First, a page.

The number of civilians killed in Afghanistan in the first half of this year – 1, 692 civilians – is the highest six-month death toll recorded since the UN began systematically documenting civilian casualties in 2009, according to a report released Sunday by the UN Assistance Mission in Afghanistan. The report also noted a 52 percent increase in civilian casualties from aerial attacks amidst the expansion of airstrikes by US forces.

The White House is preparing to undertake a review of its strategy in Afghanistan, as Trump has shown signs of frustration over the lack of progress since the announcement of his South Asia strategy last August. Officials said a formal review has not yet been ordered, but they were preparing for a government-wide appraisal in the next few months.

Erik Prince, founder of the private security firm Blackwater, is making a new pitch for his proposal to turn US combat operations in Afghanistan over to mercenaries, promoting the plan in a YouTube video released last week.


Amnesty International is calling for abuses carried out in the UAE’s secret detention facilities in Yemen to be investigated as war crimes. In a report released on Thursday, Amnesty documents the widespread use of torture and enforced disappearance by UAE and UAE-backed Yemeni security forces, noting that such abuses “are taking place in the context of Yemen’s armed conflict.” It also calls on the United States to investigate the role of American personnel in detention-related abuses in Yemen. An AP investigation conducted last June found that US forces have been involved in interrogations of detainees in Yemen, though defense officials denied participation in or knowledge of human rights abuses.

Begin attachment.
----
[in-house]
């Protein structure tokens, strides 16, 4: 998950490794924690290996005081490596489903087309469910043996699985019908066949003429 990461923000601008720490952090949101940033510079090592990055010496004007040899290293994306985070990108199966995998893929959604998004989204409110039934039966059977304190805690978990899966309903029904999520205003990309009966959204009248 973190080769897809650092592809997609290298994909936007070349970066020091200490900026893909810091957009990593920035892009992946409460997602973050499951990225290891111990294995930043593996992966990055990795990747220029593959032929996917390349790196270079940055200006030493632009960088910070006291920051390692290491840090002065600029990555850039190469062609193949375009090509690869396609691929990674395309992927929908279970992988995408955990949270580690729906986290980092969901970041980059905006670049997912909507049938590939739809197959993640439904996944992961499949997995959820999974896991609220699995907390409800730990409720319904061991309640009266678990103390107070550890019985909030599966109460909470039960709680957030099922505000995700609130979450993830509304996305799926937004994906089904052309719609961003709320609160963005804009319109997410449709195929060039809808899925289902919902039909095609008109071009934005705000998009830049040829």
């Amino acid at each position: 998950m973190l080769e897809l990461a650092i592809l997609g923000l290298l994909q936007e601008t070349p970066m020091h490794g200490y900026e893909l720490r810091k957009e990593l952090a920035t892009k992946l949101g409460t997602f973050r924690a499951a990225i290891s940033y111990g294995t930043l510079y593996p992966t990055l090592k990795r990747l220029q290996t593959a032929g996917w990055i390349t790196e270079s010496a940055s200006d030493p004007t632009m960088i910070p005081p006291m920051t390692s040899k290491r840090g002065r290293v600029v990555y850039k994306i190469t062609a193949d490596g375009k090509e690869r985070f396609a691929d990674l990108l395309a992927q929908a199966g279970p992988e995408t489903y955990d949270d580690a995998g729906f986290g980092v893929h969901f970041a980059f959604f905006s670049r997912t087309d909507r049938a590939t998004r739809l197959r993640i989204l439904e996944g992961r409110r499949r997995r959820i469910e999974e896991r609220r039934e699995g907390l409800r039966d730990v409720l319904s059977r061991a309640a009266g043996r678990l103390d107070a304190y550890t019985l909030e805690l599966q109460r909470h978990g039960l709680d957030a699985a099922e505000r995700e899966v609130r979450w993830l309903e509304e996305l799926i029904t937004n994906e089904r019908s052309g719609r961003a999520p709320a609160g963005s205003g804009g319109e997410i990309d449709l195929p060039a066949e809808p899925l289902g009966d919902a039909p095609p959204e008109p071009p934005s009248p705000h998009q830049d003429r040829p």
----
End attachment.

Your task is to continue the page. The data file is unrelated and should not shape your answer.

Senior Democrat Blocks Gulf Arms Sales

Senator Robert Menendez (D-NJ), the ranking member of the Senate Foreign Relations Committee, has announced that he will be withholding his support for arms sales to Saudi Arabia until more information is provided about the administration’s justification for supporting the Saudi campaign. The Senator was specifically skeptical of the sale of precision-guided munitions on the grounds of civilian protection, saying, “it is no longer acceptable for the administration to rely on civilian protection arguments as justification for continued sales of precision-guided weapons unless it provides credible evidence to support this contention.”

Committee Chairman Bob Corker (R-TN) has expressed some uncertainty about the efficacy of blocking arms sales as a political lever, a strategy he attempted then abandoned earlier this year. However, Menendez’s reputation as an Iran hawk may protect him from criticism from his anti-Iran Republican colleagues in the Senate. Senator Lindsey Graham (R-SC) expressed support the move, urging administration officials to comply with Menendez’s request; “I would advise people to talk to him and answer his questions because he’s a very reasonable guy on this stuff,” said Graham.

On the Congressional Agenda


The State Department approved two potential sales of AIM-120 Advanced Medium Air-to-Air Missile variants last week:

  • 200 AIM-120D missiles to the United Kingdom, worth an estimated $650 million
  • 28 AIM 120 C-7 missiles to Denmark for an estimated cost of $90 million

The Slovakian Defense Ministry announced on Wednesday that it intends to purchase 14 Lockheed Martin F-16s for an estimated cost of $1.9 billion. The State Department cleared the potential sale to Slovakia in April.


Jane Ferguson writes in The New Yorker about the weaponization of hunger in Yemen. As conflicts are increasingly fought in urban areas amongst civilian populations, she asks whether man-made famines are a crime.

Image courtesy of U.S. Navy photo by Mass Communication Specialist 2nd Class Ford Williams